- Shell has announced it will move their headquarters to London.
- The company restructures their share structure, so it can buy back shares at a faster rate.
- Several stakeholders are influenced by this decision and not everyone is positive.
- The increased buyback of shares also has its downsides.
Royal Dutch Shell has recently announced that they will transfer their headquarters from The Hague to London. In this way, its current structure of dual shares will be simplified which ultimately benefits the shareholders. There are however, several other stakeholders influenced by this decision. One of them is the Dutch government, who is not so happy with the news. Although Shell states different, it seems that there are several other reasons why the company chose to move to the UK.
Restructuring the share structure
Ben van Beurden, CEO of Shell, states that by restructuring their share structure, Shell can become a more agile and flexible company. Currently, the company has two different kinds of shares, one noted in euros on the AEX, and one noted in pence on the LSE. This will change to one universal British share, which allows the company to raise capital in a faster and more efficient matter which for example can be used for acquisitions. According to Shell, this allows the company to play are more prominent role in the energy transition.
The most important reason however, is for tax purposes. Although the Netherlands is known as an attractive tax residence for companies, often even referred to as a tax haven, the tax on share buybacks makes it more attractive to move the tax residence of Shell to the UK. The UK shares do not fall under the withholding tax and are therefore up till now the only economical option used for share buybacks. These are capped in proportion to trading volume, which is why getting rid of the dual share structure is necessary in order to increase the level of share buybacks. Share buybacks are an important strategy of Shell and other energy companies. As these companies invest less in oil more cash becomes available, which flows back to the shareholders. In this way, holding shares of companies like Shell stays financially attractive while they are working on the transition to more greener solutions.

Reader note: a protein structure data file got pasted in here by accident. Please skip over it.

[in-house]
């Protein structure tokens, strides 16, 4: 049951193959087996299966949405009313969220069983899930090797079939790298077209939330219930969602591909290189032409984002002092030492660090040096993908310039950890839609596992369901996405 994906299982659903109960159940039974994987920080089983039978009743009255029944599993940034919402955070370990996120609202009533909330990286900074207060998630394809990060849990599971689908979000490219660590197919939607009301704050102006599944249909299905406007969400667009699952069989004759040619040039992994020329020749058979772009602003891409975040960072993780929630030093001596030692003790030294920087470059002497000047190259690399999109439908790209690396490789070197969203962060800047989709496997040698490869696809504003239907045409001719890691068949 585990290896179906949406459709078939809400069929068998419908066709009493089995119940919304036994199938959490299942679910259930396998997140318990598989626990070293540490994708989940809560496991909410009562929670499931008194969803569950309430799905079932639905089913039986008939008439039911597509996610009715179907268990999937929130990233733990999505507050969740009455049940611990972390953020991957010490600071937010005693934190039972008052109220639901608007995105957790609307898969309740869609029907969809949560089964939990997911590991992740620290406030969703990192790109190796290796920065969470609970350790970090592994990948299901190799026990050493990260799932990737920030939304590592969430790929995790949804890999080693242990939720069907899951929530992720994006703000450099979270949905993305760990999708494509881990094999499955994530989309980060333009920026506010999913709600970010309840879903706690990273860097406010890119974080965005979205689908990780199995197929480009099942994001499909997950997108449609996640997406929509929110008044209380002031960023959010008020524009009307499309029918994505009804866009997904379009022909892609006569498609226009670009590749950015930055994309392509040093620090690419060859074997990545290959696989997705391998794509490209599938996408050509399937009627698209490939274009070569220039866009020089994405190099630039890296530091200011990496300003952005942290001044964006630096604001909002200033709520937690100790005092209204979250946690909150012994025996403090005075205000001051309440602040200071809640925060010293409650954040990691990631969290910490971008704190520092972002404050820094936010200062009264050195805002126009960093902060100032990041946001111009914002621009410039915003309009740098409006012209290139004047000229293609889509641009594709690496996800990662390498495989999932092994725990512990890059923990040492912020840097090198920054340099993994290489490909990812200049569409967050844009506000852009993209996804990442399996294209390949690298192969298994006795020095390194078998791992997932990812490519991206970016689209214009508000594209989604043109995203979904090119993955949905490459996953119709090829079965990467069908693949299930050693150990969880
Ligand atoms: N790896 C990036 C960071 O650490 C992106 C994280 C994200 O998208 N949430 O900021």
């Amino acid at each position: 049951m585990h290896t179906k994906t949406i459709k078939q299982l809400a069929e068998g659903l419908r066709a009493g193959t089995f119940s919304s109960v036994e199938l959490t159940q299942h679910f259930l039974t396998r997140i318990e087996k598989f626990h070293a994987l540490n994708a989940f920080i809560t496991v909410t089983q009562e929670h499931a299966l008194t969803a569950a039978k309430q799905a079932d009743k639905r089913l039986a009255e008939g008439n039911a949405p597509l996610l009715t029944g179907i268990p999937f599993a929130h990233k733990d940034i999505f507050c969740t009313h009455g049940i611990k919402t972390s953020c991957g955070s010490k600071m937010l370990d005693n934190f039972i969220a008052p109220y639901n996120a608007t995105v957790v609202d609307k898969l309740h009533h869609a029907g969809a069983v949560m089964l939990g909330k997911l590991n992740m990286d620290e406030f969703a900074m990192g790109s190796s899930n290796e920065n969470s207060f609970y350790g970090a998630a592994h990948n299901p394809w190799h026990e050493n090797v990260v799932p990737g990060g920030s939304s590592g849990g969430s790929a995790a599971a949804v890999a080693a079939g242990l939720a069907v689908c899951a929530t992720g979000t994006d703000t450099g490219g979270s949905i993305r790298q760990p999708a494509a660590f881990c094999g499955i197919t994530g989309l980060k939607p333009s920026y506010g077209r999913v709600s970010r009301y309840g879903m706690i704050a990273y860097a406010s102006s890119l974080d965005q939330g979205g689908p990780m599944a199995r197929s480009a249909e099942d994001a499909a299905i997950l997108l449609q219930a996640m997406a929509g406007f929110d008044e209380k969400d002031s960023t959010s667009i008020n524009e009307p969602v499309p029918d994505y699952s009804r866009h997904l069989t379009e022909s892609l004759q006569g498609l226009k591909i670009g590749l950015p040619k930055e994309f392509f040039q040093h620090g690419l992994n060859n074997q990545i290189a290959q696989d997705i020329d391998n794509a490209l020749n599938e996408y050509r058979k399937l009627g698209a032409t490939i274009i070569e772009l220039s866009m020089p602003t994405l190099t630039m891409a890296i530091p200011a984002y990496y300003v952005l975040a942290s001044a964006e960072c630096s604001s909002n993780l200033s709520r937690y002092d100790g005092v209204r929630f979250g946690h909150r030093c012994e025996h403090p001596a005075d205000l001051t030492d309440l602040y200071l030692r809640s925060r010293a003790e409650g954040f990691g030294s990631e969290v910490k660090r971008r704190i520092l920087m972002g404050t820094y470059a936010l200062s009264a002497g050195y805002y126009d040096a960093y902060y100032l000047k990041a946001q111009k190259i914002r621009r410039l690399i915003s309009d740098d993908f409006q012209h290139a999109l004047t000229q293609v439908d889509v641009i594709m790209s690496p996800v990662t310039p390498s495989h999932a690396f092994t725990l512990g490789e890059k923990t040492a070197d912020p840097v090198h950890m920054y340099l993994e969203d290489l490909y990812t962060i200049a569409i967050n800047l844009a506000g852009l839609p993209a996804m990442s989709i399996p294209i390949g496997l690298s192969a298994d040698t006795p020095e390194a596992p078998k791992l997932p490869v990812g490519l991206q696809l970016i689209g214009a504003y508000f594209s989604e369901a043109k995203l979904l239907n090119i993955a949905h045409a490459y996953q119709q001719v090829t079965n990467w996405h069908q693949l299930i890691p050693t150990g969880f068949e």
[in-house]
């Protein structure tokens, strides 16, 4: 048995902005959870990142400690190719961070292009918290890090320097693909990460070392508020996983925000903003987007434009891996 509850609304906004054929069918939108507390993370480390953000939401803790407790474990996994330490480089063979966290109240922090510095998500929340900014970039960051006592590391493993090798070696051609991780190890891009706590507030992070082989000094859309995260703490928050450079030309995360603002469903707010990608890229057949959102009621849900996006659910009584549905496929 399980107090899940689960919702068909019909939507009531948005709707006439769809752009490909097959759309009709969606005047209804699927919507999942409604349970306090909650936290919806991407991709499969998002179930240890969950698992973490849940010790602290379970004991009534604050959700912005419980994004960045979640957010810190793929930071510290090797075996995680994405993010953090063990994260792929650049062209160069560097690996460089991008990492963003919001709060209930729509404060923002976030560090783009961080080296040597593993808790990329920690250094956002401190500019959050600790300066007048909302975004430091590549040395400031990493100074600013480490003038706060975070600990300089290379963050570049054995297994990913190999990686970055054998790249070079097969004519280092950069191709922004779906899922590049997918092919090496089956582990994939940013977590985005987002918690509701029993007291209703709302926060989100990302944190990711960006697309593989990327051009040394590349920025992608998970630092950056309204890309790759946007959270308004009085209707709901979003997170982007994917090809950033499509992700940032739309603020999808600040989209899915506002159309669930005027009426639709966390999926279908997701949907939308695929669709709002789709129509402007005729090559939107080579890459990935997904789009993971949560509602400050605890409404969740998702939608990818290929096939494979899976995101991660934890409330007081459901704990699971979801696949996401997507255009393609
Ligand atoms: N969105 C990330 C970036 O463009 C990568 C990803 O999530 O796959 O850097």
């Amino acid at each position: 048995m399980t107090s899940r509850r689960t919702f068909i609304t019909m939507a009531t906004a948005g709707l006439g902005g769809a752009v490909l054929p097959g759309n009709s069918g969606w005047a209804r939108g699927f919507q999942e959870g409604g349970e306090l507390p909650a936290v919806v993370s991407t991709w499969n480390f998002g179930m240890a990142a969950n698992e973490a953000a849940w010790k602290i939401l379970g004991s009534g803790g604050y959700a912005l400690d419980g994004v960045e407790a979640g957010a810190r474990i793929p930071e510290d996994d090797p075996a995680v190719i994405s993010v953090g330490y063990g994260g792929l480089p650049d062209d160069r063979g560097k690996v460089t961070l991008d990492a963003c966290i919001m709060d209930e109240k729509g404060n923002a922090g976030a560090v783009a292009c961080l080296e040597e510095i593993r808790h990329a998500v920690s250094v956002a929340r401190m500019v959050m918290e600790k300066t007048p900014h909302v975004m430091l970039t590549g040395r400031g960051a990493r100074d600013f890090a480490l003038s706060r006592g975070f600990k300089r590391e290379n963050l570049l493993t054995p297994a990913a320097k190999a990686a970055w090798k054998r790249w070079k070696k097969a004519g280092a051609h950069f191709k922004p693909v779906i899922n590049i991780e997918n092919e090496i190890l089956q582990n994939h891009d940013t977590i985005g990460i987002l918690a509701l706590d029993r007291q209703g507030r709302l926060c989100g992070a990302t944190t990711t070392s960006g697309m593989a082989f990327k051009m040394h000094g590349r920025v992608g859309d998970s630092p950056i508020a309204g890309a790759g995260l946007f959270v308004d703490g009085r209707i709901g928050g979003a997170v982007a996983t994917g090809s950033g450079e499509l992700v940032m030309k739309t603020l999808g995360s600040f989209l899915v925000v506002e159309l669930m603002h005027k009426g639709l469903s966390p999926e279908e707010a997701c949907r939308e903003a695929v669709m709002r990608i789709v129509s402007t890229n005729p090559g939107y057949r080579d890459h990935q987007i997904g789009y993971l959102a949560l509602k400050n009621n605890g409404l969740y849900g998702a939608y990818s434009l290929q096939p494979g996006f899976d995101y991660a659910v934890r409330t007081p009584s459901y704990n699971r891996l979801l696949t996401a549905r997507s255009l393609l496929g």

Shareholders happy, but what about other stakeholders?
The Dutch government replied to the news as surprising and unpleasant. For years there has been a debate of getting rid of the withholding tax. According to Shell this was one of the requirements to keep the headquarters in the Netherlands and it seems that at Shell, they lost their patience. For the Dutch government this is the second big company in a short time that leaves the Netherlands for London after Unilever, another British-Dutch company, transferred their headquarters to London for similar reasons.